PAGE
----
In addition, the California Wild Heritage Act would permanently protect wilderness and salmon restoration areas in the Klamath River Basin, a critical step toward rescuing Klamath salmon from the threat of extinction. More than 30,000 salmon died last fall when the Bush Administration diverted river flows to agricultural fields in the northern basin.

    To learn more about these threatened areas, see the CWC's report California's 10 Most Threatened Wild Places 2003 at: www

Prospects are good


    Congressman Mike Thompson (D-Napa) and Congresswoman Hilda Solis (D-El Monte) are expected to introduce companion California Wilderness and Wild Rivers legislation in the US House of Representatives when Congress reconvenes in early September. On March 27, Congressman Thompson introduced H.R. 1501, the Northern California Coastal Wild Heritage Wilderness Act of 2003, which contains wild places in his coastal First Congressional District. Senator Boxer introduced a companion bill, S. 738, in the Senate the same day.

    Conservation advocates are optimistic about the passage of wilderness bills in this Congress despite the anti-environment tone set by the Bush Administration. “While the White House is busy polluting Clear Skies and logging Healthy Forests, we look over at Capitol Hill and see wilderness protection consistently appeals to legislators on both sides of the aisle,” said Keith Hammond, spokesman for the Coalition.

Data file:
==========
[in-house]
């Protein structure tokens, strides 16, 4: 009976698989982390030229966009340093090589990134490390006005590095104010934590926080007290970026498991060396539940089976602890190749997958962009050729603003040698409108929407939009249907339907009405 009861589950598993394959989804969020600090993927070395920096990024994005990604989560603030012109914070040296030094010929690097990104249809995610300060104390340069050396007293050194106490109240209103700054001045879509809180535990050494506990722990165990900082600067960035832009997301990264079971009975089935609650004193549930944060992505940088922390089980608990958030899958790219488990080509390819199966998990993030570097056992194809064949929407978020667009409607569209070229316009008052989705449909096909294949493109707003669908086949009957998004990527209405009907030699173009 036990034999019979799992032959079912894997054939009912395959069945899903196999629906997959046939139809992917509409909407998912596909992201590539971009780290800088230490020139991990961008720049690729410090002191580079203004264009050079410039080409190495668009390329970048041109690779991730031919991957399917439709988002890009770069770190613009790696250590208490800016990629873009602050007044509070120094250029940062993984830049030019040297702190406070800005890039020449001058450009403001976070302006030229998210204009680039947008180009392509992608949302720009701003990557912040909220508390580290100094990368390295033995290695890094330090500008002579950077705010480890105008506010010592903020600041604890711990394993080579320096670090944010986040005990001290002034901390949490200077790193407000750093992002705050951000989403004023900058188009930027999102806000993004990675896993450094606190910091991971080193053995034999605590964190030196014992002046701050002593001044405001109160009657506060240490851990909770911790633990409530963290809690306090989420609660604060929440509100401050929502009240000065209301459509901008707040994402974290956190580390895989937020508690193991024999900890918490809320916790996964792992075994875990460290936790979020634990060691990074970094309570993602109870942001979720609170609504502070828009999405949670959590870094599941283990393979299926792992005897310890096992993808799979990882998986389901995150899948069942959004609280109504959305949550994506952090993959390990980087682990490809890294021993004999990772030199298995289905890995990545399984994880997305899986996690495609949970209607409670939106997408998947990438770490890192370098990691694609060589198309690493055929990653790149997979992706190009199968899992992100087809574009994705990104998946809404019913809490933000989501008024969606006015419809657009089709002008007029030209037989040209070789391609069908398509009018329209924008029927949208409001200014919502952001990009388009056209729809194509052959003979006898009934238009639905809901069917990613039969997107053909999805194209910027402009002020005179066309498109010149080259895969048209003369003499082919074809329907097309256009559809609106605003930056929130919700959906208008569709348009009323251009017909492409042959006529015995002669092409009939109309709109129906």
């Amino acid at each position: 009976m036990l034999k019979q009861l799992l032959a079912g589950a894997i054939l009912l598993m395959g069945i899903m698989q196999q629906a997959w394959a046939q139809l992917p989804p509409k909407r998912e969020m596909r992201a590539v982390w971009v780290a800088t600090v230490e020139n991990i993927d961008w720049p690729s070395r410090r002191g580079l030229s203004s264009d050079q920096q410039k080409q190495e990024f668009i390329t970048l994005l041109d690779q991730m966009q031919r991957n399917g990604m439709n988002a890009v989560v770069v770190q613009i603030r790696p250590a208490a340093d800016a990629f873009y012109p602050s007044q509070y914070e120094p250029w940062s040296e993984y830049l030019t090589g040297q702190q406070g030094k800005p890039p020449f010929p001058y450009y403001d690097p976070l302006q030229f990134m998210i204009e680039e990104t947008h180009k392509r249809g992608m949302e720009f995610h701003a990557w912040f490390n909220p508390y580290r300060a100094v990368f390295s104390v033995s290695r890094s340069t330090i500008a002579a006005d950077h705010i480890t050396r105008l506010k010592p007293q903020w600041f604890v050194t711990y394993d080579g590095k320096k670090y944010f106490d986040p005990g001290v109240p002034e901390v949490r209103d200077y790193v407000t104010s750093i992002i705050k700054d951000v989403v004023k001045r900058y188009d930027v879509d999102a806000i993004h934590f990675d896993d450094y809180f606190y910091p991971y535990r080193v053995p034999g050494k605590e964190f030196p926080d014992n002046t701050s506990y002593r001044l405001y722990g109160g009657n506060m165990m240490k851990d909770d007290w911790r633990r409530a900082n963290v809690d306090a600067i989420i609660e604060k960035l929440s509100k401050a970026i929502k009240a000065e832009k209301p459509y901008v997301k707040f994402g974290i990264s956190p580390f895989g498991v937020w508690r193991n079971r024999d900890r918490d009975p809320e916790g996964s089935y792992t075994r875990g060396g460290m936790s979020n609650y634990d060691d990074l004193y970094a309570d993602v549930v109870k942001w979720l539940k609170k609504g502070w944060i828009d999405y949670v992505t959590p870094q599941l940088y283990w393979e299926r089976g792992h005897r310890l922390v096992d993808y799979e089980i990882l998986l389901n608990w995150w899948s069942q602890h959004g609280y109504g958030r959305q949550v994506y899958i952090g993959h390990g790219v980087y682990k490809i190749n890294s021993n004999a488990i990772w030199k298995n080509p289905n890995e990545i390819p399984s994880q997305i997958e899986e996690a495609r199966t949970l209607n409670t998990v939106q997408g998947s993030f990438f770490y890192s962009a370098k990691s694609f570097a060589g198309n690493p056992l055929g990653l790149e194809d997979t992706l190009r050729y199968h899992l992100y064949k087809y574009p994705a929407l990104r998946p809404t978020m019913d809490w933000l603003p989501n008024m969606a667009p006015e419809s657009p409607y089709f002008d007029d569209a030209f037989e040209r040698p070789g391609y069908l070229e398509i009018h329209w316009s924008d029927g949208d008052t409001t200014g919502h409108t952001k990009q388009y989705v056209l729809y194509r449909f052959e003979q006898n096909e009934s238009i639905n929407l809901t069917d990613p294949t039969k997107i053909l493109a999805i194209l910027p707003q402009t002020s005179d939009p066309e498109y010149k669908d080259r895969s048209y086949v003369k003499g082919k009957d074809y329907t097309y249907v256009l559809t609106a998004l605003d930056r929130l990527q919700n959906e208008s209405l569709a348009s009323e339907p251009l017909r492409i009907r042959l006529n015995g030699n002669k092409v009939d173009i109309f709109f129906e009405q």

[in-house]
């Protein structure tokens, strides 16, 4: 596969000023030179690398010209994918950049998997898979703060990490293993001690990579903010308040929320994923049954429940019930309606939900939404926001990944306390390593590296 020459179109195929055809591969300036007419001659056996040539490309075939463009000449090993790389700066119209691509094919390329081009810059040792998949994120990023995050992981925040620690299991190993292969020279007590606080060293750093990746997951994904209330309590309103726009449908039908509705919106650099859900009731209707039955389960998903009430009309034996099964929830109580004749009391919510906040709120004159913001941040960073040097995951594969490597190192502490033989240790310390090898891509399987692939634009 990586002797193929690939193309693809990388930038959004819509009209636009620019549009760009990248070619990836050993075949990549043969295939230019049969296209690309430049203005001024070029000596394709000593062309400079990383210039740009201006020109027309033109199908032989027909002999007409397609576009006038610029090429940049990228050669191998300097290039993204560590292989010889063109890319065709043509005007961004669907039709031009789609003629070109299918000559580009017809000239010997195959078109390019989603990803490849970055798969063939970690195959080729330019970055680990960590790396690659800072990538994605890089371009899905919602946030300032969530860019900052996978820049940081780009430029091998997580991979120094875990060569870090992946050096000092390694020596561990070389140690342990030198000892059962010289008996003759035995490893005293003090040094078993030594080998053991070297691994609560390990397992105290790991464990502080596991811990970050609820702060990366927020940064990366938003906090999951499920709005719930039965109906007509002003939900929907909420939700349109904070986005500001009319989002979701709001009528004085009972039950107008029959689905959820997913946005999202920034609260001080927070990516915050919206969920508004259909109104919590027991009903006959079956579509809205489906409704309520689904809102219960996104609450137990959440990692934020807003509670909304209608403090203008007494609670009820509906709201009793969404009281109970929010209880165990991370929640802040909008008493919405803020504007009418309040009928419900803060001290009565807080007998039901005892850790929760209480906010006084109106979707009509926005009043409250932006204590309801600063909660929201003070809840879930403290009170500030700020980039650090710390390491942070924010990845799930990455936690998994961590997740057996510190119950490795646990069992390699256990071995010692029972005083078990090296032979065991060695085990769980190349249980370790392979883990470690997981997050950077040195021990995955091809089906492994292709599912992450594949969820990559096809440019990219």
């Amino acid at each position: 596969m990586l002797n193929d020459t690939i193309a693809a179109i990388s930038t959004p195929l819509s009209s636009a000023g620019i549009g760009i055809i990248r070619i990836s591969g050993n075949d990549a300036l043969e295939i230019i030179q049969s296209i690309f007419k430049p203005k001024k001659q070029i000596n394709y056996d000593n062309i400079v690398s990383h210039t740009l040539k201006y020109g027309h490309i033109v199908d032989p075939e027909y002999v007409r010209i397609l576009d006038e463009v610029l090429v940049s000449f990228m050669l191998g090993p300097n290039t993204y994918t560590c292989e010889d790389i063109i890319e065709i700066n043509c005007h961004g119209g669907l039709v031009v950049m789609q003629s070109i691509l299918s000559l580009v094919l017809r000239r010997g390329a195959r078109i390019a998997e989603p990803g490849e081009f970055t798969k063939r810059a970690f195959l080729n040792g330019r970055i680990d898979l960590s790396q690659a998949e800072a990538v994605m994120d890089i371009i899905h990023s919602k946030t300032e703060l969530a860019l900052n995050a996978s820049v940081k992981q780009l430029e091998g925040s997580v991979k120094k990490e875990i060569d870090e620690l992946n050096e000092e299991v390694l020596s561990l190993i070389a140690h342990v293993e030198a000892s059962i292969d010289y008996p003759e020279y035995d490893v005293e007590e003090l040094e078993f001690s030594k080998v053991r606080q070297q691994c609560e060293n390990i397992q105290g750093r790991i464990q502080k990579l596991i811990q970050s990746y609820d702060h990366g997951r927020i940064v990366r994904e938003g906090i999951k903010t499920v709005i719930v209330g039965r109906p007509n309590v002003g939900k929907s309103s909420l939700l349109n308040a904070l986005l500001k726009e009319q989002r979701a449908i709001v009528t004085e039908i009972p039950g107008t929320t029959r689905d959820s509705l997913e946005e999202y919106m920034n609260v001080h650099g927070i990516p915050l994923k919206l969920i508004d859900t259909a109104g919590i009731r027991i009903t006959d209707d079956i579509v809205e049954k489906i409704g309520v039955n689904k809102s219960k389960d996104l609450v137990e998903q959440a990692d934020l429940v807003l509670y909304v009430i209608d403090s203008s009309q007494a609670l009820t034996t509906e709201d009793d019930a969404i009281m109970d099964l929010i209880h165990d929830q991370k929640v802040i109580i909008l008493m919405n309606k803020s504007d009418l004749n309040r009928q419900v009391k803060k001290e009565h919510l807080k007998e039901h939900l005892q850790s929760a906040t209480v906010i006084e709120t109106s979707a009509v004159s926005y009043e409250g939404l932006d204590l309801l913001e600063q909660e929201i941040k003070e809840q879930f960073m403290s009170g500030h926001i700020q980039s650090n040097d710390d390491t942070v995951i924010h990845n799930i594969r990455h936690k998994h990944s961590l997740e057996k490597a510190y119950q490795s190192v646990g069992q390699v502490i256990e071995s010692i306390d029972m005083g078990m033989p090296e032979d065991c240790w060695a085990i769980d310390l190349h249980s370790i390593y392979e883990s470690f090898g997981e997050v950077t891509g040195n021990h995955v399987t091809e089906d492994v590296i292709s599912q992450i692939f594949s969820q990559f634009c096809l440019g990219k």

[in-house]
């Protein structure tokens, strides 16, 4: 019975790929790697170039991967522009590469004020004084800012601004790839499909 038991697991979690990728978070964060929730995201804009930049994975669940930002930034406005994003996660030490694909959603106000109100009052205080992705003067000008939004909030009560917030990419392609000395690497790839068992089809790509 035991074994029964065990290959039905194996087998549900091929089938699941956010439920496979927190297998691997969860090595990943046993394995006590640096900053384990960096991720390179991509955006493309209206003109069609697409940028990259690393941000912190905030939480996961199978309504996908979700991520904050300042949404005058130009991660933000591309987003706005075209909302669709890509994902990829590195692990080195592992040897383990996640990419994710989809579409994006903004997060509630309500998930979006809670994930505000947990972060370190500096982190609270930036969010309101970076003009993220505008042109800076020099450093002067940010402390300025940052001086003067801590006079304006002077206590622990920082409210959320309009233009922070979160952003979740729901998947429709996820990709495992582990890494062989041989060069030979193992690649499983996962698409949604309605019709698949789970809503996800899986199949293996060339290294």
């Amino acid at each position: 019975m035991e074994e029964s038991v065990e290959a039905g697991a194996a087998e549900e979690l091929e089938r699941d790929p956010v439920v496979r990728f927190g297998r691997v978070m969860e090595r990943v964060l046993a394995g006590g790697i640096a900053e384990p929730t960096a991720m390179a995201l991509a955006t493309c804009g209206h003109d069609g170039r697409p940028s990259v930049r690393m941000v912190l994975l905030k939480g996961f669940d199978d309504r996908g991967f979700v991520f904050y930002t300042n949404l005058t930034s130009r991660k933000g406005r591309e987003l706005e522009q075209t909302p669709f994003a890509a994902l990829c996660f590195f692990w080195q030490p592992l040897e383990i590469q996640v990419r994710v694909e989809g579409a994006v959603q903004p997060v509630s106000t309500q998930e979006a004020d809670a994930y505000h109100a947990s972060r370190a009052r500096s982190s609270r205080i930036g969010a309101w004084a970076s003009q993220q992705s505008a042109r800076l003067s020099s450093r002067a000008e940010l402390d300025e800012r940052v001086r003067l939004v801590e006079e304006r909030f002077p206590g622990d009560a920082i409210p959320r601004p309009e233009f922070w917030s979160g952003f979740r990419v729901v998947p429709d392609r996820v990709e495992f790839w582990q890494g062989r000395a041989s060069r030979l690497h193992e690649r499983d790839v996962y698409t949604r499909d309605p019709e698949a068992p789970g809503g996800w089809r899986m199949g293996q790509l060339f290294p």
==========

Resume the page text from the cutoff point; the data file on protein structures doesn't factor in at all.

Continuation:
Last November, the Big Sur Wilderness and Conservation Act of 2002 became law. Sponsored by Representative Sam Farr (D-Santa Cruz) and Senator Boxer, that bill provided wilderness protection for areas of Big Sur and Los Padres National Forest in San Benito and Monterey counties, which were included in Boxer's original California Wild Heritage Wilderness Act of 2002.